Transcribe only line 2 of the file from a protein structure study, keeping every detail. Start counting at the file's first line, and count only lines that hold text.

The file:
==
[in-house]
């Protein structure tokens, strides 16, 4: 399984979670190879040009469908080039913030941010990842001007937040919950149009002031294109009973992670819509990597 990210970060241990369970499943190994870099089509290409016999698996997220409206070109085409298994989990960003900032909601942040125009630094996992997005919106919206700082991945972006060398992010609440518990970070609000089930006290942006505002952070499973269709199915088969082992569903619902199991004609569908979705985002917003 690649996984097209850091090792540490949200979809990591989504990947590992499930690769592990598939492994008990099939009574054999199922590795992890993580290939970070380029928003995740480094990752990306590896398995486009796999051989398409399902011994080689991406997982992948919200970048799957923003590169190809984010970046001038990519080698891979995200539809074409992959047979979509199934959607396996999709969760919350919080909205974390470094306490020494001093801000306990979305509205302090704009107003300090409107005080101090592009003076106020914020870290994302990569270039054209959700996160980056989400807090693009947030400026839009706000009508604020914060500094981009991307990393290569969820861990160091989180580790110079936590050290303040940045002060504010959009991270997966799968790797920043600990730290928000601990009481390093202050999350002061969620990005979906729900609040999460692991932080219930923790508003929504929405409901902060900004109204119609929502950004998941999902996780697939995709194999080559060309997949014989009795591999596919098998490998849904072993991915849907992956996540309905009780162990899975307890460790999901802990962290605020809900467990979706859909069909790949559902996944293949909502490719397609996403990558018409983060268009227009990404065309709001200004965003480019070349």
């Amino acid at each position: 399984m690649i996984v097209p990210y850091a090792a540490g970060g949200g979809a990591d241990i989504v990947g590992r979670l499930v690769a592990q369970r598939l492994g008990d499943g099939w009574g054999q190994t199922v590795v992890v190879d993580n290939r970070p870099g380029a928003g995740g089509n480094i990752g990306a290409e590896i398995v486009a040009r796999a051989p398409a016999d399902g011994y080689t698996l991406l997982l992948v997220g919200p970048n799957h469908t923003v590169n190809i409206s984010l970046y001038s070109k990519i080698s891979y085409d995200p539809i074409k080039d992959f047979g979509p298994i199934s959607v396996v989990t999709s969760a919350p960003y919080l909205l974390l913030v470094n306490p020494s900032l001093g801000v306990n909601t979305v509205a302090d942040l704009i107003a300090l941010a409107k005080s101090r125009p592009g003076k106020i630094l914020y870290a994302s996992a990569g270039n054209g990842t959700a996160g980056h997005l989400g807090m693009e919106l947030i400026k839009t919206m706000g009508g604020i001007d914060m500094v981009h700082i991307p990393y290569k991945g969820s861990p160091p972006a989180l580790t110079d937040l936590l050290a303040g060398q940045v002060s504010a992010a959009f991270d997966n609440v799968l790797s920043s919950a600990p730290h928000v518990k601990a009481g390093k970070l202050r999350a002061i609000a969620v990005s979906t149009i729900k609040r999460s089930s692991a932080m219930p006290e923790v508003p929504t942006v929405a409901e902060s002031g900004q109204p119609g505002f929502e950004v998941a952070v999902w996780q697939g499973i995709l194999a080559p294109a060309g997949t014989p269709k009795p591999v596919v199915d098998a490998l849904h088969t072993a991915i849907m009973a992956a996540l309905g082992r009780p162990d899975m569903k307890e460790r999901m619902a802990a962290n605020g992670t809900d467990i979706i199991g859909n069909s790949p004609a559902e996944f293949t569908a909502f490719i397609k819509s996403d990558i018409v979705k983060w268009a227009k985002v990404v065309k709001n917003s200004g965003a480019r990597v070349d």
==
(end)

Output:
């Protein structure tokens, strides 16, 4: 399984979670190879040009469908080039913030941010990842001007937040919950149009002031294109009973992670819509990597 990210970060241990369970499943190994870099089509290409016999698996997220409206070109085409298994989990960003900032909601942040125009630094996992997005919106919206700082991945972006060398992010609440518990970070609000089930006290942006505002952070499973269709199915088969082992569903619902199991004609569908979705985002917003 690649996984097209850091090792540490949200979809990591989504990947590992499930690769592990598939492994008990099939009574054999199922590795992890993580290939970070380029928003995740480094990752990306590896398995486009796999051989398409399902011994080689991406997982992948919200970048799957923003590169190809984010970046001038990519080698891979995200539809074409992959047979979509199934959607396996999709969760919350919080909205974390470094306490020494001093801000306990979305509205302090704009107003300090409107005080101090592009003076106020914020870290994302990569270039054209959700996160980056989400807090693009947030400026839009706000009508604020914060500094981009991307990393290569969820861990160091989180580790110079936590050290303040940045002060504010959009991270997966799968790797920043600990730290928000601990009481390093202050999350002061969620990005979906729900609040999460692991932080219930923790508003929504929405409901902060900004109204119609929502950004998941999902996780697939995709194999080559060309997949014989009795591999596919098998490998849904072993991915849907992956996540309905009780162990899975307890460790999901802990962290605020809900467990979706859909069909790949559902996944293949909502490719397609996403990558018409983060268009227009990404065309709001200004965003480019070349």